The Mets' No. 6 prospect posted a 7.03 ERA in his first eight starts with St. Lucie, but after allowing two runs over six innings on Aug. 6, he closed the year by yielding an unearned run and striking out 26 over 23 innings. Peterson finished 7-11 with a 3.16 ERA, 1.17 WHIP and 115 strikeouts over 128 frames. Despite his 6-foot-6, 240-pound build, he isn't a flamethrower, but his ability to induce ground balls -- he did so 65.4 percent of the time in 2018 for the third-highest mark in the Minors -- bodes well moving forward. Based on his solid season and his college experience, it would be a mild surprise if he doesn't begin the season with Binghamton.
"The plan for David is simple," Banner said. "We just want him to continue to develop and build on what he did last year. He came into his first full season, made the adjustments he needed to and excelled at certain points. We want to see the same type of things from him in 2019 and he'll be just where he needs to be."
Back and healthy: Thomas Szapucki, LHP
Szapucki has not thrown a pitch in a competitive setting since July 6, 2017. The southpaw was placed on the disabled list three days later and eventually underwent Tommy John surgery, wiping out all of last year. Unfortunately for Szapucki, his latest setback was among several that have limited the Toms River, New Jersey, native to 83 1/3 innings since he was drafted in the fifth round in 2015. A back injury cut short his exceptional 2016 season, which included a 1.38 ERA, 0.88 WHIP and 86 strikeouts over 52 innings with Kingsport and Brooklyn. Slated to begin 2017 with Columbia, the ninth-ranked Mets prospect was held back due to a shoulder impingement that delayed his season debut two months. He was terrific in six starts for the Fireflies, posting a 2.79 ERA and 1.17 WHIP before injuring his elbow.
"With Thomas, first and foremost we're focused on his health," Banner said. "He appears all the way back and from what we've seen of him, he's throwing the ball free and easy and looks great. It's a process, but we're looking forward to seeing what he can do once he's back on the mound."
When healthy, Szapucki was able to dial up his fastball to 97 mph, which was complemented by a power breaking ball. He showed the signs of developing a changeup, although it was a work in progress at the time of his most recent injury. The success rate of pitchers who've undergone Tommy John surgery remains high, but the Mets won't know what to expect from Szapucki until he's back on the mound in competitive action. Assuming his fastball and breaking ball remain strengths, there's little reason to doubt he could be, at least, a solid max-effort reliever.
At the crossroads: Desmond Lindsay, OF
To say that life as a professional has been tough for Lindsay would be an understatement. The Mets had high hopes for the Bradenton, Florida, native when they selected him in the second round of the 2015 Draft. Solid seasons in the GCL and Brooklyn seemed to have him on the right path, but since making the jump to full-season ball in 2017, it's been a struggle. The outfielder hit .220/.327/.388 in 65 games in 2017, then followed with a .218/.310/.320 slash line in 84 contests with St. Lucie last year. Injuries have played a part Lindsay's downturn -- he's made three trips to the injured list totaling more than three months over the last two seasons. Age isn't against the 22-year-old yet, but entering his fifth professional season, the time is now for Lindsay to show the Mets he has what it takes.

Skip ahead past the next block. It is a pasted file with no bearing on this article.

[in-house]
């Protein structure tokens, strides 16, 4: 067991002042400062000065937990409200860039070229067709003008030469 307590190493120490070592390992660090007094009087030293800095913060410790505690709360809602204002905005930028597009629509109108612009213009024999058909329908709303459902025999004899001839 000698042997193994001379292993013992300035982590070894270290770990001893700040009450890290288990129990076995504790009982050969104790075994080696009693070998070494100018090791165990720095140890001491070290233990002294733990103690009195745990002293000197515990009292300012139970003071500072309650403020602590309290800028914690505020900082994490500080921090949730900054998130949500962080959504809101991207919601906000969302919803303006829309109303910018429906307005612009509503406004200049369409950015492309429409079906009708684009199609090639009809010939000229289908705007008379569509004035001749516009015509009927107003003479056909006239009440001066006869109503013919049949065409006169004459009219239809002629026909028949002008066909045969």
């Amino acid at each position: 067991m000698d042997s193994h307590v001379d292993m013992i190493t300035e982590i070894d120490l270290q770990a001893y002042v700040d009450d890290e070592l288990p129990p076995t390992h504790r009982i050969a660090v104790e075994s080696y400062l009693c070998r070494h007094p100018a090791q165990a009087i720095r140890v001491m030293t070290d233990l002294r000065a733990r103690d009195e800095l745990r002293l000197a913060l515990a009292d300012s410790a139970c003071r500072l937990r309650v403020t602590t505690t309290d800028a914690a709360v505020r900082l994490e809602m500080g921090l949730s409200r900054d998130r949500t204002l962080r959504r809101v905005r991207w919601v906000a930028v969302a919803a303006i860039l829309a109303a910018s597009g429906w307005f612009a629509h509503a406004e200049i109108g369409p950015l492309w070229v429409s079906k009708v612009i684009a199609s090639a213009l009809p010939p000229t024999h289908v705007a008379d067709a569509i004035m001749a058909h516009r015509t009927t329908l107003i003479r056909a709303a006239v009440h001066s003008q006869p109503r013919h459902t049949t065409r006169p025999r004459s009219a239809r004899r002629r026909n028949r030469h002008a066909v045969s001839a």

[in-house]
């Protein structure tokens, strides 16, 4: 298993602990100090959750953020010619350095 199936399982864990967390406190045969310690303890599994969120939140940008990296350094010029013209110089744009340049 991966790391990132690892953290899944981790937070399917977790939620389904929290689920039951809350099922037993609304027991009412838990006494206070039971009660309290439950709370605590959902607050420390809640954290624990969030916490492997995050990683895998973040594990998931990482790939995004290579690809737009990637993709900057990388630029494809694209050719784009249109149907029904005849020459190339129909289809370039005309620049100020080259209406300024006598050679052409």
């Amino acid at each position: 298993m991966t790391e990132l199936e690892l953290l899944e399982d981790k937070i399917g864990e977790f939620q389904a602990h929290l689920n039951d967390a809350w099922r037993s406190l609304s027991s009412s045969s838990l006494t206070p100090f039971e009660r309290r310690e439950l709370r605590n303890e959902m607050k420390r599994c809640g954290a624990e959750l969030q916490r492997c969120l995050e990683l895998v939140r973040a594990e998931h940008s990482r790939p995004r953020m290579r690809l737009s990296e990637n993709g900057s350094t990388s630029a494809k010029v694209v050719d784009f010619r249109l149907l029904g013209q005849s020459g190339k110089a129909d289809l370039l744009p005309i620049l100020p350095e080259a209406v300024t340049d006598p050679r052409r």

More to keep an eye on: Shortstop Andrés Giménez (No. 2) has drawn high praise since making his domestic debut in 2017. It all came together last season for the 20-year-old, who batted .281/.347/.409 with 40 extra-base hits, 38 stolen bases and superb defense with St. Lucie and Binghamton. ... Another shortstop to keep an eye on is third-ranked Ronny Mauricio, who most likely will play in a full-season league on his 18th birthday. Standing 6-foot-3, the native of the Dominican Republic hit .273/.304/.410 in 57 games in the GCL and with Kingsport. ... Right-hander Simeon Woods Richardson (No. 7) looks to be the prototypical hard-throwing Texan. Drafted in the second round last June, the 6-foot-3, 210-pounder posted a 1.56 ERA and fanned 26 over 17 1/3 innings in Rookie ball, thanks in large part to a fastball that touches 97 mph. ... Tim Tebow begins his third professional season one step away from the bigs with Triple-A Syracuse. The former Heisman Tropy winner batted .273/.326/.399 in 84 games with Binghamton last season. He missed final five weeks with a broken hamate bone in his right hand.
2019 organization predictions:
Most home runs: Rymer Liriano
Most stolen bases: Gimenez
Most strikeouts: Anthony Kay
Current prospect to get most Major League playing time: Alonso
Non-Top-100 prospect to end 2019 in the Top 100: Mauricio
Michael Avallone is a contributor to MiLB.com. Follow him on Twitter @MavalloneMiLB.